Thinking back to Dreamforce ‘19, artificial intelligence (AI) took center stage. From new feature launches, to discussions about how to create more ethical models, Salesforce leaders made it clear that AI is at the heart of its innovation plans for the next decade.
Here’s what you need to know about all the talk about AI from insights we picked up at Dreamforce and wider – and how Admins can expect to see Salesforce AI tools making waves in 2020 and beyond.
Einstein Sharpens Its Voice
One of the most exciting announcements during the Dreamforce keynote speech was that voice technology is poised to have a huge impact on the way users interact with Salesforce.
Einstein, Salesforce’s AI platform, is launching several new voice capabilities.
For customers, the debut of Call Coaching promises insights that can boost close rates and deliver the information that matters most to them. A similar feature called Service Cloud Voice can also transcribe calls in real-time to offer recommendations for sales reps to help serve their customers better and faster.
For Admins, this means less data entry and fielding fewer technical and numerical questions from users so that they can spend more time doing the meat of their job: helping users get the most out of Salesforce.
Users can now ask Einstein direct, plain-speech questions, like, “how many deals were closed this quarter?” The query gets picked up through a smart speaker that can be placed on a desk. The process is delightfully simple – and means a user doesn’t have to track down an Admin to get the data they want.
Anything that requires domain expertise, though, won’t be handled well by voice. Einstein is better for quick numerical or technical questions. For users who are having trouble interpreting data, Admins should consider tools that translate data points to stories told in plain English.
The key value an Admin provides will always be data context and best management practices; what artificial intelligence offers are better ways for users to navigate Salesforce. With Einstein and other AI tools onboard, Admins can focus on making Salesforce a more powerful tool for their users.
AI Drives Smarter Predictions
There was a lot of buzz around predictive analytics at Dreamforce. Salesforce continues to blaze ahead of its competitors: it’s the first CRM platform to introduce AI-enabled predictive analytics, and its integrations will start rolling out in 2020.
One surprise announcement from the event may be of particular interest to Admins: beginning next February, Salesforce will offer one free prediction for every organization with an enterprise license to Einstein Prediction Builder. This Einstein tool gives custom AI to Admins, allowing them to build prediction models without writing any code.
For the vast majority of Salesforce users, though, predictive models are brand new. Business executives are familiar with descriptive analytics, or what data tells us about what’s happening now. Venturing into the world of predictive analytics, there will no doubt be lots of questions about a prediction’s confidence.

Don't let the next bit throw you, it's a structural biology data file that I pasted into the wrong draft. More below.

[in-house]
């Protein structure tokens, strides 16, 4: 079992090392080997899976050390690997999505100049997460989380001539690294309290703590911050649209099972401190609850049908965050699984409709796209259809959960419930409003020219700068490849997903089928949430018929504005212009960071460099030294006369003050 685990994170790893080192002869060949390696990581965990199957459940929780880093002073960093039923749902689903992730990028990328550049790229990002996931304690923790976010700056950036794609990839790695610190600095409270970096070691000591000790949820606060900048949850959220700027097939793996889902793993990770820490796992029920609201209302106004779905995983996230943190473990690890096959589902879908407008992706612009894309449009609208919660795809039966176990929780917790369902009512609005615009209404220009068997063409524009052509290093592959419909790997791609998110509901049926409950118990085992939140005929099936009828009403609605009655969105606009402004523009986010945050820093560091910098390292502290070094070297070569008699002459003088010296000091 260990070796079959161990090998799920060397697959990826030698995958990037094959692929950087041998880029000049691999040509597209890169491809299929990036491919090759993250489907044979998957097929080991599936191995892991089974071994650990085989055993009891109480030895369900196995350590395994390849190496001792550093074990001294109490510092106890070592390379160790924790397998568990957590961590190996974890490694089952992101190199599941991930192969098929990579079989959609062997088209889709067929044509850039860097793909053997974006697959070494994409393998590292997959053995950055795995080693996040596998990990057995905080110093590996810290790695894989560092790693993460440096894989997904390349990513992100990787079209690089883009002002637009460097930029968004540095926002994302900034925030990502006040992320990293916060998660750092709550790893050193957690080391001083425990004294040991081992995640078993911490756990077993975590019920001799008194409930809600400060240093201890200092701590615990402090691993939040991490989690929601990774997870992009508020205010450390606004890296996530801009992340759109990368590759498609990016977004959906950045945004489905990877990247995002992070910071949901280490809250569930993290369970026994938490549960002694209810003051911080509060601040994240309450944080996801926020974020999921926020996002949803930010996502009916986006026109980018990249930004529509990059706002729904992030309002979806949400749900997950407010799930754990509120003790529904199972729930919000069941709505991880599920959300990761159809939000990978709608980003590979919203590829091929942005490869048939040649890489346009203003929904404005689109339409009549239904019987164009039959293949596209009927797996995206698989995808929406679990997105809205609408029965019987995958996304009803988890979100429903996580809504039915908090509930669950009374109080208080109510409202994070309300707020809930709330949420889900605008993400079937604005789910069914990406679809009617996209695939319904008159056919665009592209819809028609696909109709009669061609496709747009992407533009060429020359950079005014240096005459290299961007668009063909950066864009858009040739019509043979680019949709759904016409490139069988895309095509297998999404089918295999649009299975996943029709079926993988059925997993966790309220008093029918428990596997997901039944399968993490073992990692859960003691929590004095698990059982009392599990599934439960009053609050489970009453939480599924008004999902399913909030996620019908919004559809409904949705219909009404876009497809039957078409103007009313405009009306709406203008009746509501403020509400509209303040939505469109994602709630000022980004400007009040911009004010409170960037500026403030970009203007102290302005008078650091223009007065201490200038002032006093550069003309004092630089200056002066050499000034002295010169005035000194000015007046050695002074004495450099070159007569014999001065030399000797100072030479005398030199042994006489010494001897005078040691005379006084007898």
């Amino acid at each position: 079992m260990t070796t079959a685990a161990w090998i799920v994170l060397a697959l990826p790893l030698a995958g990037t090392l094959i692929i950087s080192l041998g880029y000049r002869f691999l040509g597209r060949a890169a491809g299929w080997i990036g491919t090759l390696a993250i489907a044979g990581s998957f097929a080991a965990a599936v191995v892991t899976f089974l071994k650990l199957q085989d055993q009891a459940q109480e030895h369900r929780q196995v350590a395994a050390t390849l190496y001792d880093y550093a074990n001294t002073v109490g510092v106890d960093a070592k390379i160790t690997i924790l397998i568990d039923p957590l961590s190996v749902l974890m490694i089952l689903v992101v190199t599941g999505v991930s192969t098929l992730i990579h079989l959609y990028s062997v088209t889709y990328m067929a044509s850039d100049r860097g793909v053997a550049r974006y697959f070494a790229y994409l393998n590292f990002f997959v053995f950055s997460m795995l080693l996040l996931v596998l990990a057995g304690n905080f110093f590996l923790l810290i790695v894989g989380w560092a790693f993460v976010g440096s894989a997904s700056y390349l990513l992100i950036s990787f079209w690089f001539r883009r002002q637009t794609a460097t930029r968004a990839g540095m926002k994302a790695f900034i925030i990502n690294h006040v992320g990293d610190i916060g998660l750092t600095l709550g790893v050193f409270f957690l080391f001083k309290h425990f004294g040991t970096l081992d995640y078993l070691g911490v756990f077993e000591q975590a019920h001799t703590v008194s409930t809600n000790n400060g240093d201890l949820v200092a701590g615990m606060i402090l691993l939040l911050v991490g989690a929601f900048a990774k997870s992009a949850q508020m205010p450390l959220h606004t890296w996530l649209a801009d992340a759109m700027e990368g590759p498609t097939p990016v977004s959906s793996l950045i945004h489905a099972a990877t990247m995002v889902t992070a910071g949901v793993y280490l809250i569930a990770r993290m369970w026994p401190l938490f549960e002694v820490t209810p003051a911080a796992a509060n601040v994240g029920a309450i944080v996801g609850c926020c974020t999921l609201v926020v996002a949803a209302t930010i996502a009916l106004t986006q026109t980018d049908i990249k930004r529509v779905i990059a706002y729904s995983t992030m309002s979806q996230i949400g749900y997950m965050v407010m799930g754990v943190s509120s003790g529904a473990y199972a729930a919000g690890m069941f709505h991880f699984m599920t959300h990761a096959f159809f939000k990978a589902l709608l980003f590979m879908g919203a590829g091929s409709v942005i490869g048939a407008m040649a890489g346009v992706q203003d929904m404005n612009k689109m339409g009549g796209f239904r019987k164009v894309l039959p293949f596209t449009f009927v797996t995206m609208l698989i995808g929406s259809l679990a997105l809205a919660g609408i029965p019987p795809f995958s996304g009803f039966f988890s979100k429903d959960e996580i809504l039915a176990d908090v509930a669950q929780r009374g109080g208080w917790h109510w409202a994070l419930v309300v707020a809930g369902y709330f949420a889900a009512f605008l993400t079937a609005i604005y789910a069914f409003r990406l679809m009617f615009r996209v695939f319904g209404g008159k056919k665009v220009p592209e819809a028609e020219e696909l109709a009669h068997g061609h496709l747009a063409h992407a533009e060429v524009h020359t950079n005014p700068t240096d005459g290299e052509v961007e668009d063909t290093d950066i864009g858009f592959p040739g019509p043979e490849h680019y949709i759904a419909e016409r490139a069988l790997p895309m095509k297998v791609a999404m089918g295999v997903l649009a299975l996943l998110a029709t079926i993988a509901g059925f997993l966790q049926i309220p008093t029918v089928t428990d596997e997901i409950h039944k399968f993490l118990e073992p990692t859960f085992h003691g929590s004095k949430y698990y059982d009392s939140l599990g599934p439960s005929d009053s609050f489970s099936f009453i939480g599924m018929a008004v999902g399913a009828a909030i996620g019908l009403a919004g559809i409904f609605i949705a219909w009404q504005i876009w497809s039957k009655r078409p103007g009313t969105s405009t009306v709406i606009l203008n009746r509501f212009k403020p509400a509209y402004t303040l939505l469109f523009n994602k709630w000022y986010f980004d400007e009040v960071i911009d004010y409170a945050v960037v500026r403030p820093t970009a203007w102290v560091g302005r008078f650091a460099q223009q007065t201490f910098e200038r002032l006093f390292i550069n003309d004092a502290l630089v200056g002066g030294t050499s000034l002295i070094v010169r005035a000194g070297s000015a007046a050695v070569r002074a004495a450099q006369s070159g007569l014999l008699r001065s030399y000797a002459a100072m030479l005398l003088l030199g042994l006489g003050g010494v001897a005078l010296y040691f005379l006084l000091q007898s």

Admins will have to understand how Salesforce models make these predictions so that they can explain to users why – and whether – we can trust them. They’ll need to understand the scope and limitations of their datasets, too, in order to choose and implement the models that will be the most insightful for their organizations.
Toward More Ethical AI
How can we build algorithms without bias? We expect machines to be logical, but they learn what we teach them, which often includes our own biased ways of thinking.
There was a large – and deserved – focus around “ethical AI” at Dreamforce. Salesforce’s Chief Ethical and Humane Use Officer, Paula Goldman, gave an excellent presentation on the ethics of the use of AI and shared her insights on how Salesforce developers can make machine learning models that reduce bias.
What are the stakes here? Take, for instance, this Reuters story from last year: Amazon’s HR department was using an AI resume review tool that categorically discarded female applicants. The machine had been taught to penalize resumes that included words like “women’s,” such as “women’s soccer captain.” A model designed to be an objective and efficient hiring tool instead reinforced discriminatory recruiting patterns.
But if you’re using anti-bias strategies such as peer review, inclusive model design, and more, a system bias that might go unnoticed by one developer can be flagged by another.
Building ethical AI models isn’t just the task of developers, though. Admins should strive to be more mindful about the ways they interact with and influence these models, too.
As more AI models make their way into the Salesforce toolkit, Admins need to understand why these models make certain decisions and exercise constant skepticism about the data they work with. Admins should strive to see no person and no piece of data misjudged or misrepresented.
Summary: Salesforce AI Is Just Getting Started
If there was one major takeaway from Dreamforce, it’s that Salesforce is all in on AI.
On the organization level, though, the great potential for AI won’t be realized all at once. Organizations will likely test one AI tool at a time. You need to prove that you can get value out of a single AI initiative, and then you can justify its use beyond that initiative.
As ever, Admins need to be fluid, adaptable, and continuously learning about Salesforce’s changing AI capabilities. After all, they’re the ones who bring the trailblazing happening at Salesforce HQ out into the world.